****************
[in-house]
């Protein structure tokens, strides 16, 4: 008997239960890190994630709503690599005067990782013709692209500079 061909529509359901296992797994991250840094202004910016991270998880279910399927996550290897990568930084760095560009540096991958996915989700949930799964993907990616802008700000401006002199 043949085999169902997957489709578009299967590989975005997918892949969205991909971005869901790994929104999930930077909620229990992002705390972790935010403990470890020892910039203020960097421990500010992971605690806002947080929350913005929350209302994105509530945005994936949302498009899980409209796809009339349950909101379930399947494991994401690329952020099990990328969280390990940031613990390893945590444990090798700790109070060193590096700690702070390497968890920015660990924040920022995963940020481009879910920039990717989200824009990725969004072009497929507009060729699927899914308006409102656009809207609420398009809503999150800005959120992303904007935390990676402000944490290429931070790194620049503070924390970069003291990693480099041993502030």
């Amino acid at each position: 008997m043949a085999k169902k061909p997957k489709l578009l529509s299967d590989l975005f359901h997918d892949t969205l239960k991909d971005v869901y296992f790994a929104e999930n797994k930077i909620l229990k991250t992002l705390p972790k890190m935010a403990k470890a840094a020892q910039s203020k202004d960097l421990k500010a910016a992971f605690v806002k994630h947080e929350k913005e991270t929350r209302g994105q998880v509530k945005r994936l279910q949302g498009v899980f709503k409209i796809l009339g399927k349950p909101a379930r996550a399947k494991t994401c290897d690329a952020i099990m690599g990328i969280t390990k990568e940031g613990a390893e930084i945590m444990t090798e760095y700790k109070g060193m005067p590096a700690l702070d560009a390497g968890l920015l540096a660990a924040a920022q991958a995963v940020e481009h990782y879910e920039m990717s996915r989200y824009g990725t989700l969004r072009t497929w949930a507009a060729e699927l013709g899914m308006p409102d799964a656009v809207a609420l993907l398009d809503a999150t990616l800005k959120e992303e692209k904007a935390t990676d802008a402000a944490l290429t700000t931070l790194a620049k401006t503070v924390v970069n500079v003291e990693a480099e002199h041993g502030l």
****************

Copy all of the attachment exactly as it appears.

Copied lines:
[in-house]
């Protein structure tokens, strides 16, 4: 008997239960890190994630709503690599005067990782013709692209500079 061909529509359901296992797994991250840094202004910016991270998880279910399927996550290897990568930084760095560009540096991958996915989700949930799964993907990616802008700000401006002199 043949085999169902997957489709578009299967590989975005997918892949969205991909971005869901790994929104999930930077909620229990992002705390972790935010403990470890020892910039203020960097421990500010992971605690806002947080929350913005929350209302994105509530945005994936949302498009899980409209796809009339349950909101379930399947494991994401690329952020099990990328969280390990940031613990390893945590444990090798700790109070060193590096700690702070390497968890920015660990924040920022995963940020481009879910920039990717989200824009990725969004072009497929507009060729699927899914308006409102656009809207609420398009809503999150800005959120992303904007935390990676402000944490290429931070790194620049503070924390970069003291990693480099041993502030």
């Amino acid at each position: 008997m043949a085999k169902k061909p997957k489709l578009l529509s299967d590989l975005f359901h997918d892949t969205l239960k991909d971005v869901y296992f790994a929104e999930n797994k930077i909620l229990k991250t992002l705390p972790k890190m935010a403990k470890a840094a020892q910039s203020k202004d960097l421990k500010a910016a992971f605690v806002k994630h947080e929350k913005e991270t929350r209302g994105q998880v509530k945005r994936l279910q949302g498009v899980f709503k409209i796809l009339g399927k349950p909101a379930r996550a399947k494991t994401c290897d690329a952020i099990m690599g990328i969280t390990k990568e940031g613990a390893e930084i945590m444990t090798e760095y700790k109070g060193m005067p590096a700690l702070d560009a390497g968890l920015l540096a660990a924040a920022q991958a995963v940020e481009h990782y879910e920039m990717s996915r989200y824009g990725t989700l969004r072009t497929w949930a507009a060729e699927l013709g899914m308006p409102d799964a656009v809207a609420l993907l398009d809503a999150t990616l800005k959120e992303e692209k904007a935390t990676d802008a402000a944490l290429t700000t931070l790194a620049k401006t503070v924390v970069n500079v003291e990693a480099e002199h041993g502030l």